Boy, 4, Drowns in Plano Family's Pool Saturday

A 4-year-old boy drowned in a residential pool in Plano Saturday.

Plano Fire-Rescue arrived at the home on Seltzer Drive to find a neighbor performing CPR on the child, who was then transported to Children's Medical Center in Plano where he was pronounced dead.

Plano officials said the family was home at the time of the drowning and that the child had been out of their sight for about five minutes when he was found in the pool.

It is not yet known if any charges are expected to be filed in connection with the case.

"According to the Centers for Disease Control and Prevention (CDC), drowning ranks fifth among the leading causes of unintentional injury death in the United States and children ages 1 to 4 have the highest drowning rates with most of those drownings occurring in home swimming pools," the city said in a news release.

The CDC recommends the following:

Fencing: Appropriate pool fencing significantly reduces the risk of drowning. More than half of all swimming pool drownings among young children could be prevented by four-sided fencing that completely separates the pool from the house and the yard. The fence should be at least 4 feet high, and have self-closing and self-latching gates that open outward, with latches that are out of the reach of children.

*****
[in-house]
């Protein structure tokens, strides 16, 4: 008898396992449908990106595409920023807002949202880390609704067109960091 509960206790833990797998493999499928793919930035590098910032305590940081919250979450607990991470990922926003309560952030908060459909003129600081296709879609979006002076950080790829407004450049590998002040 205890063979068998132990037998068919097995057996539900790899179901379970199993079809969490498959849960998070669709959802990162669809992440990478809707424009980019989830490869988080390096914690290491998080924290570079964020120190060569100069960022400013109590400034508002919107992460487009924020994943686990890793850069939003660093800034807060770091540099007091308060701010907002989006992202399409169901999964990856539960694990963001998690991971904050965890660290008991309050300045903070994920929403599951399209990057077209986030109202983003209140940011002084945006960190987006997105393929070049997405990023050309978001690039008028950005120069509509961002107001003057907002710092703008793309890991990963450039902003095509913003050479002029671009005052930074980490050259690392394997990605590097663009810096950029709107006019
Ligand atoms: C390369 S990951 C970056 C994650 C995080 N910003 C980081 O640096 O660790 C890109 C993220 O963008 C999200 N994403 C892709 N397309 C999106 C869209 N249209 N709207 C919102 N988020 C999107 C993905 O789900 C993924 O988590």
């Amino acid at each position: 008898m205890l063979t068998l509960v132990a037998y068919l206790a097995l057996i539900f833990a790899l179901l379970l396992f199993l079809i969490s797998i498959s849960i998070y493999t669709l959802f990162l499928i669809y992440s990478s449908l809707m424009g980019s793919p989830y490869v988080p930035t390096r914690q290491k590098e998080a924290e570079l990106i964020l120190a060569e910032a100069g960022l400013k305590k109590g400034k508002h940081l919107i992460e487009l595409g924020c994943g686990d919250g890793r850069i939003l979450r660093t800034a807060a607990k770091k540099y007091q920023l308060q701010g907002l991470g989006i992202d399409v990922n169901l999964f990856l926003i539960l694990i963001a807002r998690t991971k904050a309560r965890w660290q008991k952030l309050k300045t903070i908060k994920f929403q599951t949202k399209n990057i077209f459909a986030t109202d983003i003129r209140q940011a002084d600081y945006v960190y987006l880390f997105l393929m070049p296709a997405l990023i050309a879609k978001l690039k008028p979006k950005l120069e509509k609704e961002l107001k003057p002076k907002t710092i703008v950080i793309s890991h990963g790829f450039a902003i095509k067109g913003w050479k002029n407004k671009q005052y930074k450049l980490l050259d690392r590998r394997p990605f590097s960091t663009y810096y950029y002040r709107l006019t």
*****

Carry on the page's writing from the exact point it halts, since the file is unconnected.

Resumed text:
Swimming Lessons: Formal swimming lessons and water-safety skills training can start at a young age. In fact, the American Academy of Pediatrics supports swimming lessons as young as age one. The decision to begin swimming lessons should be based on the individual child's exposure to water, emotional maturity, physical limitations, and health concerns. Participation in formal swimming lessons can reduce the risk of drowning by as much as 88% among young children aged 1 to 4 years, who are at greatest risk of drowning.

Life Jackets: Even in a pool, inexperienced swimmers and young children may benefit from wearing properly fitted life jackets. Do not use air-filled or foam toys, such as "water wings," "noodles," or inner-tubes, in place of life jackets for flotation support. These are toys and are not designed to keep swimmers safe.

Supervision: Children should never be in or around a pool alone. Barriers to pool access should be used to help prevent young children from gaining access to the pool area without caregivers' awareness. Four-sided isolation fencing, door locks, gate locks, and alarms that are triggered when someone enters the water are examples of barriers. Most young children who drowned in pools were last seen in the home, had been out of sight less than five minutes, and were in the care of one or both parents at the time.

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